As you know I have the painter here and he's been showing me some things and answering some questions I had so I thought I would pass some of it along for those who are interested.
Now the last person (not me) who did some of the painting around here didn't do a very good job so there are brush marks, orange peel texture etc. He looked at the paint in my office which is orange peel texture and told me they just 'laid it on'. Apparently that is when you just fill the roller and put it on the wall until it's covered. As I understand him, that would be something like starting at the left and working to the right and saying 'done'. This is 'laid on' and not the right way to paint.
As it is, that is merely step 1. To 'work' the paint and avoid the texture (considering you are using good paint and the right roller) you need to go over the paint one more time with the roller basically empty. He said if you imagine the paint as full of fibers you need to go over it again to make them knit together and that will help them level properly. The trick is timing as the paint needs a bit of time with the air but can't be too dry (or you will pull it off with the roller and that will cause 'flashing' which is when you see roller marks or a slightly different finish when it's dry). So he said when he's doing a wall with latex he may paint 5 - 6' of wall and then take the roller and go over it again. With oil it takes a longer time as it's slower to dry so I guess experience helps there to know when the right time to 'work it' is.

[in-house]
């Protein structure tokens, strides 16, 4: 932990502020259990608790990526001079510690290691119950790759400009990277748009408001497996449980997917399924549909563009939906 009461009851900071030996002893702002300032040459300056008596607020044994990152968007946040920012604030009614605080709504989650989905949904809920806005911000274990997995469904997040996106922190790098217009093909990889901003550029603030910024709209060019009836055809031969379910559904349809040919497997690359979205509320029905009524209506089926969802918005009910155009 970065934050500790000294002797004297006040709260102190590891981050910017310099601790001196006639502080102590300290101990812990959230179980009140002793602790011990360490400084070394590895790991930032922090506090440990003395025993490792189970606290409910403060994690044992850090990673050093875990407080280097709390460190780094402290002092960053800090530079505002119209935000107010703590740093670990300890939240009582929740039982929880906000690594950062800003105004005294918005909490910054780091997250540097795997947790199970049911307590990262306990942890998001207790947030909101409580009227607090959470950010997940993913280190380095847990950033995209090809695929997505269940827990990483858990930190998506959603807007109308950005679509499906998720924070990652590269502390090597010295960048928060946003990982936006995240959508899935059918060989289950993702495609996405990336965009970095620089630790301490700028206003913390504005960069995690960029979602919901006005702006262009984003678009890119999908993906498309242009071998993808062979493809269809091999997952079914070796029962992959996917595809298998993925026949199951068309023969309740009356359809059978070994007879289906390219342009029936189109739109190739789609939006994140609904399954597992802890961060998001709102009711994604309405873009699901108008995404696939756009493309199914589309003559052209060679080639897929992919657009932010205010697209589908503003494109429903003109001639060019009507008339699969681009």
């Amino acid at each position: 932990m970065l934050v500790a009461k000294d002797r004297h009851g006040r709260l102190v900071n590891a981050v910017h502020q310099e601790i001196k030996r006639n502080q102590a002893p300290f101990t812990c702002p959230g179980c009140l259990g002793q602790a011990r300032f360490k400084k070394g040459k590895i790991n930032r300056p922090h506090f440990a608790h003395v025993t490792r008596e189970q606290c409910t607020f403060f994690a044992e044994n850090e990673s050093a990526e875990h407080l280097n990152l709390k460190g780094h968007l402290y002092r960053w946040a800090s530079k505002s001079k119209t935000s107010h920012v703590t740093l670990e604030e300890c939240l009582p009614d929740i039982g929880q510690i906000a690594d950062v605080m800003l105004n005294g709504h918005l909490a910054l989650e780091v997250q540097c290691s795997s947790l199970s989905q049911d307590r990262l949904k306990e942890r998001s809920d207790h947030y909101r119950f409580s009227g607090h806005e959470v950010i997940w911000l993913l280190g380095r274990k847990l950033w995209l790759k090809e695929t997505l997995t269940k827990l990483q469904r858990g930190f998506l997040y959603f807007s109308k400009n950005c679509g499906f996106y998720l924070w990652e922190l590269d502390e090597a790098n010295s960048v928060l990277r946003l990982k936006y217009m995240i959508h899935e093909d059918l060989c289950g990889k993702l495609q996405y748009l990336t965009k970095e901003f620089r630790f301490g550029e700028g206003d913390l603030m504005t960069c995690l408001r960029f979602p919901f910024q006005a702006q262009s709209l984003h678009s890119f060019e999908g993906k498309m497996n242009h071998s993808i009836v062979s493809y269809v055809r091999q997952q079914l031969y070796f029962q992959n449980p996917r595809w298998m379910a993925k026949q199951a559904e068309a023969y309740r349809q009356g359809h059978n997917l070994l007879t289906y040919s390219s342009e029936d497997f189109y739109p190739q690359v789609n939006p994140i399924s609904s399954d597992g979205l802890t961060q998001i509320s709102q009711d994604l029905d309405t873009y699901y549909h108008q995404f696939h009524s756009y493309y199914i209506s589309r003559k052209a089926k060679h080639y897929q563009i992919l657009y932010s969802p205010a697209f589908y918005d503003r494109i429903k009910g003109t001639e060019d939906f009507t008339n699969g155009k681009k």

A few minutes ago I was watching This Old House and noticed the painter doing exactly this painting a wall. He did about 6' and then went back over what he just did without dipping back into the paint at all.
As for the roller, he said picking the thickness is sometimes a matter of taste but with the shiny oil in my kitchen he's using a 5 mm which is a bit thinner than he'd use with other finishes. He also showed me how to find the nap of the roller (I had no idea it had a nap like fabric has a nap) by taking a new roller and rubbing you hand from one end to the other and then turning it and doing it again (so you get the nap standing up a bit). If you look at it closely you can see that one direction makes it stand a bit straighter than the other so you now know the direction of the nap of the roller. You want to know that because if you know your preference/strength you know you press a little harder on one side than the other when using a roller and you want the nap running so it runs away from your strong side.
It's hard to describe, but let's say you like to use your roller with the handle side to the left usually (that is normally the stronger side of the roller and so more paint will be left behind on that side). If you are working from the right side of the wall to the left, that means that weaker side will be where the lap marks might be and should blend better so less chance of the lap marks and if the nap is facing towards the right, the finish will be a bit flatter. I had no idea and flip my roller around never thinking much about it until I hit near the corners. I'm going to have to try this when I do the bedroom and see if it makes any difference. he said the old time painters are really into that nap thing.